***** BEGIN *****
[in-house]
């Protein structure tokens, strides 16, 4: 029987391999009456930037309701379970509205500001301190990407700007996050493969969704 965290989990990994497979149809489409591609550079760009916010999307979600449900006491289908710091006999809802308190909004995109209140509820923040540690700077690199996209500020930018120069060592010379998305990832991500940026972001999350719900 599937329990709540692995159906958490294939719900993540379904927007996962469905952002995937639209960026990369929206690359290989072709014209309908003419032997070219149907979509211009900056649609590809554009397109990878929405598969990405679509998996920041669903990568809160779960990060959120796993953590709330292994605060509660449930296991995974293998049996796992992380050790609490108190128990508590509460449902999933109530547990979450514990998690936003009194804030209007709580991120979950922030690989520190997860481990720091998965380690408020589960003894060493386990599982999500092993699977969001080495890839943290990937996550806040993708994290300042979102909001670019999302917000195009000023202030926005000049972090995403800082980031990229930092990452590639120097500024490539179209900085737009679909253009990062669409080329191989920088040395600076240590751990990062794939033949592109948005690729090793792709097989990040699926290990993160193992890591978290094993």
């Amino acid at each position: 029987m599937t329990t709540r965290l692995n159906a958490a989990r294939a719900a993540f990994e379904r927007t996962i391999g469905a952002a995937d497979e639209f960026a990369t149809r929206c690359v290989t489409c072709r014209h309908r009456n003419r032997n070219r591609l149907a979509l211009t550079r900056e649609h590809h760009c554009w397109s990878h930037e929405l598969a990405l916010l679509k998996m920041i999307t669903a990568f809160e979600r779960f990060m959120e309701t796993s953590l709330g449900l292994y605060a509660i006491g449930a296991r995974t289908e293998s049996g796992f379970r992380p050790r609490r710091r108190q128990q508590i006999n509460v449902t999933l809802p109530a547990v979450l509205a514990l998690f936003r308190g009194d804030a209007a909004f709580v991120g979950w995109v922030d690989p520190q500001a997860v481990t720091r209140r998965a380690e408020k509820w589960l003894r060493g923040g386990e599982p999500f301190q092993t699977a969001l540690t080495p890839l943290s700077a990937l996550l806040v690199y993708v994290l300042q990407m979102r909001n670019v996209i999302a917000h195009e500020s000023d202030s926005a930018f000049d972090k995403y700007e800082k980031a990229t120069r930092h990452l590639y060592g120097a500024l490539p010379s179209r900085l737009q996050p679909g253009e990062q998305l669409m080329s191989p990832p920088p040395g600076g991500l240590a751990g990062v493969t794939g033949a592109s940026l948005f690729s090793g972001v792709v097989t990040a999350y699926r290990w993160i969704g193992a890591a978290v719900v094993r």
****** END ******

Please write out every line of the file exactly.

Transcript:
[in-house]
């Protein structure tokens, strides 16, 4: 029987391999009456930037309701379970509205500001301190990407700007996050493969969704 965290989990990994497979149809489409591609550079760009916010999307979600449900006491289908710091006999809802308190909004995109209140509820923040540690700077690199996209500020930018120069060592010379998305990832991500940026972001999350719900 599937329990709540692995159906958490294939719900993540379904927007996962469905952002995937639209960026990369929206690359290989072709014209309908003419032997070219149907979509211009900056649609590809554009397109990878929405598969990405679509998996920041669903990568809160779960990060959120796993953590709330292994605060509660449930296991995974293998049996796992992380050790609490108190128990508590509460449902999933109530547990979450514990998690936003009194804030209007709580991120979950922030690989520190997860481990720091998965380690408020589960003894060493386990599982999500092993699977969001080495890839943290990937996550806040993708994290300042979102909001670019999302917000195009000023202030926005000049972090995403800082980031990229930092990452590639120097500024490539179209900085737009679909253009990062669409080329191989920088040395600076240590751990990062794939033949592109948005690729090793792709097989990040699926290990993160193992890591978290094993």
């Amino acid at each position: 029987m599937t329990t709540r965290l692995n159906a958490a989990r294939a719900a993540f990994e379904r927007t996962i391999g469905a952002a995937d497979e639209f960026a990369t149809r929206c690359v290989t489409c072709r014209h309908r009456n003419r032997n070219r591609l149907a979509l211009t550079r900056e649609h590809h760009c554009w397109s990878h930037e929405l598969a990405l916010l679509k998996m920041i999307t669903a990568f809160e979600r779960f990060m959120e309701t796993s953590l709330g449900l292994y605060a509660i006491g449930a296991r995974t289908e293998s049996g796992f379970r992380p050790r609490r710091r108190q128990q508590i006999n509460v449902t999933l809802p109530a547990v979450l509205a514990l998690f936003r308190g009194d804030a209007a909004f709580v991120g979950w995109v922030d690989p520190q500001a997860v481990t720091r209140r998965a380690e408020k509820w589960l003894r060493g923040g386990e599982p999500f301190q092993t699977a969001l540690t080495p890839l943290s700077a990937l996550l806040v690199y993708v994290l300042q990407m979102r909001n670019v996209i999302a917000h195009e500020s000023d202030s926005a930018f000049d972090k995403y700007e800082k980031a990229t120069r930092h990452l590639y060592g120097a500024l490539p010379s179209r900085l737009q996050p679909g253009e990062q998305l669409m080329s191989p990832p920088p040395g600076g991500l240590a751990g990062v493969t794939g033949a592109s940026l948005f690729s090793g972001v792709v097989t990040a999350y699926r290990w993160i969704g193992a890591a978290v719900v094993r």